What I.F.Stone Said and What He Might Say Now
In this season of threats to democracy, Russian aggression, conspiracies on the far right and illiberalism of some on the left, I have been thinking, again, about my long-ago boss, I. F. Stone.
Izzy’s great friend Karl E. Meyer died in 2019, and his widow, the writer Shareen Brysac, knowing of my interest, sent me several of Izzy’s books that had been inscribed to Karl as well as a selection of the four-page weeklies published from the 1950s to the 1970s.
Here, to provide a sense of Izzy’s inimical voice is a paragraph from the issue of November 7, 1960, on the eve of the presidential election, under the headline, “Why We Cannot Recommend Either Candidate”:
Speaking of prestige as Kennedy does daily, U.S. prestige has hardly been advanced by the character of the campaign. The American two-party system never looked more monolithic; it has often been difficult to distinguish the real differences between the two parties as it is to choose between Ivory and Sweetheart soap. The phony smell of advertising copy has hung over the prepared scripts and there have been times when it seems to be a beauty contest. Kennedy is prettier than Nixon but Lodge is handsomer than Johnson while Jackie clearly has it all over Pat; this election is as apt to be decided by a hair-do as by a hair.
More to today’s point, I’ve been wondering what Izzy would say about the political situation we now face. Having won the presidency and breezed past the Mueller report and two impeachment trials, Donald J. Trump is in the direct sights of the U.S. House Select Committee to Investigate the January 6th Attack on the United States Capitol, whose eight hearings to date have been among the most compelling televised congressional events since the Army-McCarthy hearings of 1954.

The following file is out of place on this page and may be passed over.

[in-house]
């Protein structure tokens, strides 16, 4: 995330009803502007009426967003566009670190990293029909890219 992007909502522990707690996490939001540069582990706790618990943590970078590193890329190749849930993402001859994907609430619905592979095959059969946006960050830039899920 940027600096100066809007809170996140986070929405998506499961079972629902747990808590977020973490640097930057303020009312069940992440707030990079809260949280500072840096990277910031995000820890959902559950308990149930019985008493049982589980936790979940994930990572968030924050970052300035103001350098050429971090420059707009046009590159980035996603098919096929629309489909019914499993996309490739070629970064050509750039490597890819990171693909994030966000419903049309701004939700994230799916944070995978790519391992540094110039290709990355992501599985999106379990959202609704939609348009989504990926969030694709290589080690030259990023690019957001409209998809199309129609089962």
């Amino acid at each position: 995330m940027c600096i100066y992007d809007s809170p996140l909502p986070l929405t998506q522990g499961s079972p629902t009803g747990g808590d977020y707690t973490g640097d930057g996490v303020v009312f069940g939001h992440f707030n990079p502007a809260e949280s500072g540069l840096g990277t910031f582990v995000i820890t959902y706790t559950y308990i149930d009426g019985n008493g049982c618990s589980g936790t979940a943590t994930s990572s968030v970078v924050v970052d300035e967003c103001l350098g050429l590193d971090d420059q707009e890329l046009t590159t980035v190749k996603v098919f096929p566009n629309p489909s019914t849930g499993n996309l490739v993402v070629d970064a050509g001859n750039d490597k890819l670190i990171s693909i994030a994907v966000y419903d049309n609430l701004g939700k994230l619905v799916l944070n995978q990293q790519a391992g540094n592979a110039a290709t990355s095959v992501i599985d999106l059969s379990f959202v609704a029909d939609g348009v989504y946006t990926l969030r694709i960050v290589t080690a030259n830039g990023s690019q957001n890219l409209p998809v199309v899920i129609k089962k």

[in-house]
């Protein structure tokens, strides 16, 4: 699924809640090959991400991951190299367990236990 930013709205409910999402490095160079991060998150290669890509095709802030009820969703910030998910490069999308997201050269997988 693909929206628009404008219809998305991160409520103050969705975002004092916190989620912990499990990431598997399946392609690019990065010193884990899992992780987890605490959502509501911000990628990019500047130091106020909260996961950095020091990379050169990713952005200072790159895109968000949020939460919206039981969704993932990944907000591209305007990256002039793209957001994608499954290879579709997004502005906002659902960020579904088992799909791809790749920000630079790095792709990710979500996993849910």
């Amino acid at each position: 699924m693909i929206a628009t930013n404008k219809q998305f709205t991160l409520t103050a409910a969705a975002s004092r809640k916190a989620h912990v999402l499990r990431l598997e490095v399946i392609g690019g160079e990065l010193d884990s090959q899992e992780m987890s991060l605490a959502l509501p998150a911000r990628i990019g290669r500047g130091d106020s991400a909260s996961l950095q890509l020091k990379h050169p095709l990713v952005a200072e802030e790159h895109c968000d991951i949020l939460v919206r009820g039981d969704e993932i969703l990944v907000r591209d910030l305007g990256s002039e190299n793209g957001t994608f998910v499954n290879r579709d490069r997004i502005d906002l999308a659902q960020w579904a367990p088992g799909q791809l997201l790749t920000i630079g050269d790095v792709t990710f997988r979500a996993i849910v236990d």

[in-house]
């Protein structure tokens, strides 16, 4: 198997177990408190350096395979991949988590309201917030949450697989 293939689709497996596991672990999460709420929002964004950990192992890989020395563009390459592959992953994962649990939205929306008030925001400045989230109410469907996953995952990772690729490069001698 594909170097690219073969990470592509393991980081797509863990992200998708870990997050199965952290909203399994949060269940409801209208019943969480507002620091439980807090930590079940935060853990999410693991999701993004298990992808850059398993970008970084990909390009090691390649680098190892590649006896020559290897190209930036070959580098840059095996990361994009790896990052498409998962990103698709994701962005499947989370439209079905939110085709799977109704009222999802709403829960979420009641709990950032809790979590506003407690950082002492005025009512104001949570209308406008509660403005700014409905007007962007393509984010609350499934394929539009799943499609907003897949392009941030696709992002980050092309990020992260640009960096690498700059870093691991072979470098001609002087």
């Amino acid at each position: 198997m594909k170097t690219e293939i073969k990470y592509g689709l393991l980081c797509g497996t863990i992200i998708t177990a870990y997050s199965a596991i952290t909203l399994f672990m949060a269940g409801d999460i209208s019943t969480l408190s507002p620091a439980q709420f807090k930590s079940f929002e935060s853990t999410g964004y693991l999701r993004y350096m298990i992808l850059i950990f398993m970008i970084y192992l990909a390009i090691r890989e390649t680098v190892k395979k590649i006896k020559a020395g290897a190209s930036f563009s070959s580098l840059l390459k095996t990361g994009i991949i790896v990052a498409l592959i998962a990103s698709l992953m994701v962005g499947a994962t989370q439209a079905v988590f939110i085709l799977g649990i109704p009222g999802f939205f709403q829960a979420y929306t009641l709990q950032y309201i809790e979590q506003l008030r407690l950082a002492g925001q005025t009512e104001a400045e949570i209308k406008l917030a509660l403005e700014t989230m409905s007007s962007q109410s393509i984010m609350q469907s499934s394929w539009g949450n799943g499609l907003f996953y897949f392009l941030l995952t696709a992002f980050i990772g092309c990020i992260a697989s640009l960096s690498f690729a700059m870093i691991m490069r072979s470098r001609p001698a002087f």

Why mention those hearings from so long ago? Because a bipartisan Senate select subcommittee unanimously voted for the censure of Senator Joseph McCarthy, the Wisconsin Republican whose anti-communist crusade of that time and his sway over a swath of American public opinion presaged the trajectory of Trump’s denial of the 2020 election results and his activities around the assault on the Capitol. (McCarthy, in contrast to Trump, was not being investigated for criminal activity. The censure was for “heinous” disrespect for Congress.)
Here is an excellent summary of the McCarthy censure case from senate.gov.
And here is an excerpt of what Izzy wrote in a chapter called “The Downfall of McCarthy,” originally published in 1954 and included in his collection called The Haunted Fifties, published by Random House in 1963. Izzy’s case for the censure of McCarthy easily can be read to apply to Trump also.
What is McCarthy’s strategy?
His own party has been looking to him as its main card in the fall elections…Does he prefer a fight with the president which can make it possible to place the blame for an electoral defeat on the Eisenhower-Dewey conservative Eastern leadership?...Does he dream of breaking up the old parties and emerging with a movement of his own?
The situation has its advantages for the fight against fascism in America. During the past year, a series of events have finally begun to bring home the meaning of the witch hunt to wide sections of the American people.
This week’s rejection of the Kansas constitutional amendment to outlaw abortion following the Supreme Court’s overturning of Roe v. Wade can also be seen as a victory in today’s battle in the “fight against fascism.” So events being what they are, Izzy would doubtless have a great deal to say about the current situation with Trump.
What follows is an effort to channel a scenario that Izzy might make for how to deal with the case of Donald Trump. This is based in part on conversations with people, although not named, who are knowledgeable, I can assure you. And to a person they do not actually know how this will end. So this is informed conjecture written with Izzy in mind, but without his signature wit and asperity.